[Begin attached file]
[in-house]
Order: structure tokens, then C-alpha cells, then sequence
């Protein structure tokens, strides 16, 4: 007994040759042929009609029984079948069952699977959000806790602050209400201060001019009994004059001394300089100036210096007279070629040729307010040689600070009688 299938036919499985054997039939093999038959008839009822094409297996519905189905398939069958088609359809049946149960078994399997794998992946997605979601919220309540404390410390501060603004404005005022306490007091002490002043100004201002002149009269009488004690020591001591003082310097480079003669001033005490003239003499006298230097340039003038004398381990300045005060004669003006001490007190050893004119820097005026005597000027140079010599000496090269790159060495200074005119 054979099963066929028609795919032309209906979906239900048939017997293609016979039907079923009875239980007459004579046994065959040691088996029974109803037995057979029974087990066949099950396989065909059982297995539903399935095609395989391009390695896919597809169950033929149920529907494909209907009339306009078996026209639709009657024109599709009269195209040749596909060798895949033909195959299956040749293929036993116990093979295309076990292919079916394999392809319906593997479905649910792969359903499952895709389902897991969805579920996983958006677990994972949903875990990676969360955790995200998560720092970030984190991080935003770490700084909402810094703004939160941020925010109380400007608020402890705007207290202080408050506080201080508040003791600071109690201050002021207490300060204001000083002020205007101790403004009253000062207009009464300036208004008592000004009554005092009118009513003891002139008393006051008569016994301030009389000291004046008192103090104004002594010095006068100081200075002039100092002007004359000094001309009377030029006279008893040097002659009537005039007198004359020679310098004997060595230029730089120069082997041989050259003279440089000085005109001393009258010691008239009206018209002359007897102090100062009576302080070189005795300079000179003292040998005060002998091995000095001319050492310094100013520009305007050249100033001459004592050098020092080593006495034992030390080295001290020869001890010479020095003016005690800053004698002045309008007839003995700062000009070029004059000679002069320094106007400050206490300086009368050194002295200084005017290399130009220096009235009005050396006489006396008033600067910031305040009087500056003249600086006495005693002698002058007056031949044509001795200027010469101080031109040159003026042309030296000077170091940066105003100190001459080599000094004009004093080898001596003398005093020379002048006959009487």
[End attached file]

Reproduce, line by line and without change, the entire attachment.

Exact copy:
[in-house]
Order: structure tokens, then C-alpha cells, then sequence
């Protein structure tokens, strides 16, 4: 007994040759042929009609029984079948069952699977959000806790602050209400201060001019009994004059001394300089100036210096007279070629040729307010040689600070009688 299938036919499985054997039939093999038959008839009822094409297996519905189905398939069958088609359809049946149960078994399997794998992946997605979601919220309540404390410390501060603004404005005022306490007091002490002043100004201002002149009269009488004690020591001591003082310097480079003669001033005490003239003499006298230097340039003038004398381990300045005060004669003006001490007190050893004119820097005026005597000027140079010599000496090269790159060495200074005119 054979099963066929028609795919032309209906979906239900048939017997293609016979039907079923009875239980007459004579046994065959040691088996029974109803037995057979029974087990066949099950396989065909059982297995539903399935095609395989391009390695896919597809169950033929149920529907494909209907009339306009078996026209639709009657024109599709009269195209040749596909060798895949033909195959299956040749293929036993116990093979295309076990292919079916394999392809319906593997479905649910792969359903499952895709389902897991969805579920996983958006677990994972949903875990990676969360955790995200998560720092970030984190991080935003770490700084909402810094703004939160941020925010109380400007608020402890705007207290202080408050506080201080508040003791600071109690201050002021207490300060204001000083002020205007101790403004009253000062207009009464300036208004008592000004009554005092009118009513003891002139008393006051008569016994301030009389000291004046008192103090104004002594010095006068100081200075002039100092002007004359000094001309009377030029006279008893040097002659009537005039007198004359020679310098004997060595230029730089120069082997041989050259003279440089000085005109001393009258010691008239009206018209002359007897102090100062009576302080070189005795300079000179003292040998005060002998091995000095001319050492310094100013520009305007050249100033001459004592050098020092080593006495034992030390080295001290020869001890010479020095003016005690800053004698002045309008007839003995700062000009070029004059000679002069320094106007400050206490300086009368050194002295200084005017290399130009220096009235009005050396006489006396008033600067910031305040009087500056003249600086006495005693002698002058007056031949044509001795200027010469101080031109040159003026042309030296000077170091940066105003100190001459080599000094004009004093080898001596003398005093020379002048006959009487």